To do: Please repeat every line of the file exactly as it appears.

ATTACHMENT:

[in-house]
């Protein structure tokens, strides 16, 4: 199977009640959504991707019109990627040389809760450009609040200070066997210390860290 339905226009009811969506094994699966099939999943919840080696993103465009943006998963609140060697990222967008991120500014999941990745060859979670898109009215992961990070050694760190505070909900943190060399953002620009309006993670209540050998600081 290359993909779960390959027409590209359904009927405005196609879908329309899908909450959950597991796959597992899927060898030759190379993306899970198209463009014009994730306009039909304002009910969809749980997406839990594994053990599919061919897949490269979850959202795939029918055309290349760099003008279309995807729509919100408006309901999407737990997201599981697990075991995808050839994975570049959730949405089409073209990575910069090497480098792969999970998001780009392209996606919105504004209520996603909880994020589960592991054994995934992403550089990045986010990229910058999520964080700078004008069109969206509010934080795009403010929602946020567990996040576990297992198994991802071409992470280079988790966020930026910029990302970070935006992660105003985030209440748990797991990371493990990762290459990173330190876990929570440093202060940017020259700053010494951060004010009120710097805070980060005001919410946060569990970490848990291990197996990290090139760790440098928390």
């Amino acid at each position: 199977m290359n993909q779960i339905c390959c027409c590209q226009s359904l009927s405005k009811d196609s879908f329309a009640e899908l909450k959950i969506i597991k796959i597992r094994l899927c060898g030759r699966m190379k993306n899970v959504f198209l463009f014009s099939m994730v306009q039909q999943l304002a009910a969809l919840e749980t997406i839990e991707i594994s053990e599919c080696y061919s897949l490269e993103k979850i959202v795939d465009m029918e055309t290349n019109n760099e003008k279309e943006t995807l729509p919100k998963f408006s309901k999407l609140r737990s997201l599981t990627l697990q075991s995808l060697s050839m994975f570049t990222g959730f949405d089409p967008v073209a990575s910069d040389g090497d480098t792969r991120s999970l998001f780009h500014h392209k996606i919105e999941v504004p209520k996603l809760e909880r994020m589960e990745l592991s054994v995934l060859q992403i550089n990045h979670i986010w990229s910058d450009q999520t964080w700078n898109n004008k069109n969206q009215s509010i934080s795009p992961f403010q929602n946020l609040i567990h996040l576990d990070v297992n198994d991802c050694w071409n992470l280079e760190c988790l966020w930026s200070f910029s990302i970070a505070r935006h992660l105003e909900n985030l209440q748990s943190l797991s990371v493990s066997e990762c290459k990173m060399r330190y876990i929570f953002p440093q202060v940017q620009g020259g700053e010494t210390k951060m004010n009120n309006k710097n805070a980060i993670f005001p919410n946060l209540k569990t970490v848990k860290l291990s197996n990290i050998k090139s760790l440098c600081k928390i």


[in-house]
């Protein structure tokens, strides 16, 4: 199977009640959504991707019109990627040389809760450009609040200070066997210390860290 339905226009009811969506094994699966099939999943919840080696993103465009943006998963609140060697990222967008991120500014999941990745060859979670898109009215992961990070050694760190505070909900943190060399953002620009309006993670209540050998600081 290359993909779960390959027409590209359904009927405005196609879908329309899908909450959950597991796959597992899927060898030759190379993306899970198209463009014009994730306009039909304002009910969809749980997406839990594994053990599919061919897949490269979850959202795939029918055309290349760099003008279309995807729509919100408006309901999407737990997201599981697990075991995808050839994975570049959730949405089409073209990575910069090497480098792969999970998001780009392209996606919105504004209520996603909880994020589960592991054994995934992403550089990045986010990229910058999520964080700078004008069109969206509010934080795009403010929602946020567990996040576990297992198994991802071409992470280079988790966020930026910029990302970070935006992660105003985030209440748990797991990371493990990762290459990173330190876990929570440093202060940017020259700053010494951060004010009120710097805070980060005001919410946060569990970490848990291990197996990290090139760790440098928390």
């Amino acid at each position: 199977m290359n993909q779960i339905c390959c027409c590209q226009s359904l009927s405005k009811d196609s879908f329309a009640e899908l909450k959950i969506i597991k796959i597992r094994l899927c060898g030759r699966m190379k993306n899970v959504f198209l463009f014009s099939m994730v306009q039909q999943l304002a009910a969809l919840e749980t997406i839990e991707i594994s053990e599919c080696y061919s897949l490269e993103k979850i959202v795939d465009m029918e055309t290349n019109n760099e003008k279309e943006t995807l729509p919100k998963f408006s309901k999407l609140r737990s997201l599981t990627l697990q075991s995808l060697s050839m994975f570049t990222g959730f949405d089409p967008v073209a990575s910069d040389g090497d480098t792969r991120s999970l998001f780009h500014h392209k996606i919105e999941v504004p209520k996603l809760e909880r994020m589960e990745l592991s054994v995934l060859q992403i550089n990045h979670i986010w990229s910058d450009q999520t964080w700078n898109n004008k069109n969206q009215s509010i934080s795009p992961f403010q929602n946020l609040i567990h996040l576990d990070v297992n198994d991802c050694w071409n992470l280079e760190c988790l966020w930026s200070f910029s990302i970070a505070r935006h992660l105003e909900n985030l209440q748990s943190l797991s990371v493990s066997e990762c290459k990173m060399r330190y876990i929570f953002p440093q202060v940017q620009g020259g700053e010494t210390k951060m004010n009120n309006k710097n805070a980060i993670f005001p919410n946060l209540k569990t970490v848990k860290l291990s197996n990290i050998k090139s760790l440098c600081k928390i």